Despite current political rhetoric to the contrary, the majority of those factories and jobs aren't coming back. In 2000, New York's Department of Labor identified 23,814 manufacturing establishments, employing 745,585 workers. By the third quarter of 2015, preliminary reports counted 17,103 manufacturers and 454,636 employees.

Nonetheless, over the past decade or so, New York has made strategic — and gigantic — investments and implemented enticing economic development programs, including tax subsidies, grants, loans and other attractive lures. Indeed, New York beat out other states vying for the SolarCity gigafactory. Rive declined to comment on the particulars, stating only that "the scope of New York's offer was instrumental in making our decision."

The technology behind the next-generation solar panels SolarCity will produce in Buffalo — developed by Silevo, a start-up it acquired in 2014 — incorporates advances in nanoscience, a burgeoning field that New York has zeroed in on as a source for its manufacturing revival.

Its economic development unit, Empire State Development, has established a long-term, multibillion-dollar game plan to attract nanotechnology manufacturers to make not only solar panels but also semiconductors, pharmaceuticals and other products from very small materials (there are 25,400,000 nanometers in an inch). Buffalo Billion is one of three initiatives under way upstate — the others are in Albany and Utica — all being managed by SUNY Poly.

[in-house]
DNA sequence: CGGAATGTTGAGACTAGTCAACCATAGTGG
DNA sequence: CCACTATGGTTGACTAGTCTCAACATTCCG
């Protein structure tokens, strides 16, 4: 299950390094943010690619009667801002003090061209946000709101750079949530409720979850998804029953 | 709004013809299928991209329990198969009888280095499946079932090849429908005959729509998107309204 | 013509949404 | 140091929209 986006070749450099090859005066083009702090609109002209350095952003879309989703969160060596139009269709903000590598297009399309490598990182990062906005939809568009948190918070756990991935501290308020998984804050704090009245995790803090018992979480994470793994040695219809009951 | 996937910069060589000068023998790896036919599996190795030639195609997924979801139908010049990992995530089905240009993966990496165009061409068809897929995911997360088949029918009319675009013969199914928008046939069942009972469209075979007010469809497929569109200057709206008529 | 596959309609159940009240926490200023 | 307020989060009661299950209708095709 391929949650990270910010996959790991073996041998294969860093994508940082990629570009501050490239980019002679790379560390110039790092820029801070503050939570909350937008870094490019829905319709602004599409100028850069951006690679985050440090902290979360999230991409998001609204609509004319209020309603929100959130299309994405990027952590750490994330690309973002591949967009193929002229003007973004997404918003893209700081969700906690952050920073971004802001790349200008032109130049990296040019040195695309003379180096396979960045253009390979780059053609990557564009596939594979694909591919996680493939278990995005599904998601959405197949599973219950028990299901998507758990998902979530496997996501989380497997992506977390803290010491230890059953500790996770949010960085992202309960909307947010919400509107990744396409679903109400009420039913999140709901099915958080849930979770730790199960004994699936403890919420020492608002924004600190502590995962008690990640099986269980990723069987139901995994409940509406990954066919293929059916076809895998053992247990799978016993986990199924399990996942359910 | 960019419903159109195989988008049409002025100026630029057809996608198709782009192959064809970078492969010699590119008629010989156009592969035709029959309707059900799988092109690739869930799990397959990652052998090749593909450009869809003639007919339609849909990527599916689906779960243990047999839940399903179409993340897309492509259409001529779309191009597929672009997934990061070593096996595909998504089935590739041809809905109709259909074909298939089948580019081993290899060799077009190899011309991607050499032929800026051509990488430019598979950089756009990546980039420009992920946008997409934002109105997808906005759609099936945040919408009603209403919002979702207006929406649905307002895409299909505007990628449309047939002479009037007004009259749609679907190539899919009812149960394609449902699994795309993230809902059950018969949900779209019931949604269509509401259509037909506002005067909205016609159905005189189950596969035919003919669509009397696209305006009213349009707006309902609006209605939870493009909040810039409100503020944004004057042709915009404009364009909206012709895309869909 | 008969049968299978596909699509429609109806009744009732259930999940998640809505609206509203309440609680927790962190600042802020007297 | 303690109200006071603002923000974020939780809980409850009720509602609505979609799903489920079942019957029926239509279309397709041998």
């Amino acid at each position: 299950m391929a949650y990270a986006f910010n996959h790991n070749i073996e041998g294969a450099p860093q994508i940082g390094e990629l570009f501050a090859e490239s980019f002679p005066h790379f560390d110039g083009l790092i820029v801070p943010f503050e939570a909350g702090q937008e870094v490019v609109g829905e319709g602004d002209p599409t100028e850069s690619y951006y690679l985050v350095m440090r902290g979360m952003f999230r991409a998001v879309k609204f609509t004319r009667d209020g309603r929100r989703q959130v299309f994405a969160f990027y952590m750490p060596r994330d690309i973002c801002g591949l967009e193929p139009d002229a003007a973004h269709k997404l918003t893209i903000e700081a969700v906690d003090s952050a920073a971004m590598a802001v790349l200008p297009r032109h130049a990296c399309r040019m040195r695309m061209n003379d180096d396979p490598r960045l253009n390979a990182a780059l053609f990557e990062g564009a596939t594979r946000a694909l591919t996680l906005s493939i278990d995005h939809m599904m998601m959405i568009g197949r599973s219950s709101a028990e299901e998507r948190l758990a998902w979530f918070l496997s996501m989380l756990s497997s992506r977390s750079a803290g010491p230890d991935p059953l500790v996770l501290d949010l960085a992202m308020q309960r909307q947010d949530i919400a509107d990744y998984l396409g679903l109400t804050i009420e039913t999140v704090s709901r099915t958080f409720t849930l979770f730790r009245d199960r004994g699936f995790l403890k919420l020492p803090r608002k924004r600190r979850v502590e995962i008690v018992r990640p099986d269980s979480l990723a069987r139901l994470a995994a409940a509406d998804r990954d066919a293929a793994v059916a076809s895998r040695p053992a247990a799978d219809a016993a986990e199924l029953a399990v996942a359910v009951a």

A nanoscience hub

Former Gov. Mario Cuomo first championed nanoscience, and in 1997 the Albany NanoTech Complex opened "as a combined vision of government, academia and industry," said Jerry Gretzinger, a spokesman for SUNY Poly.

"The site has grown from one building to a fully integrated research, development, prototyping and educational complex spanning 1.3 million square feet and boasting more than $20 billion in high-tech investments and over 300 corporate partners on site," including IBM, Intel, GlobalFoundries, Samsung, TSMC, Toshiba, Applied Materials, Tokyo Electron, ASML and Lam Research. More than 4,000 scientists, researchers, engineers, students, faculty and staff currently work at the complex.

To replicate that success, in 2013 the state launched Nano Utica, a public-private partnership in which six initial private manufacturers — Advanced Nanotechnology Solutions, Sematech, Atotech, IBM, Lam Research and Tokyo Electron — have invested $1.5 billion. The state put up $200 million to purchase equipment over 10 years. "The initiative is projected to create at least 4,000 jobs over the next decade," Gretzinger reported.

"We created what amounts to a cooperative, where we invest millions in equipment and bring in expertise and cutting-edge technologies to help companies innovate." -Howard Zemsky, CEO, Empire State Development

The first phase of Nano Utica is the Computer Chip Commercialization Center, or Quad-C, a 253,000-square-foot $125 million facility currently being outfitted with tools and other equipment for corporate partners, including GE. Last April groundbreaking commenced on SUNY Poly's 360,000-square-foot computer-chip fab at the nearby Marcy Nanocenter, which will be home to Austria-based ams AG's advanced sensor manufacturing and more than $2 billion in initial private investment.

"Ams has committed to create more than 1,000 new jobs there," said Howard Zemsky, president and CEO of Empire State Development and formerly co-chair of the Western New York Regional Economic Development Council in Buffalo.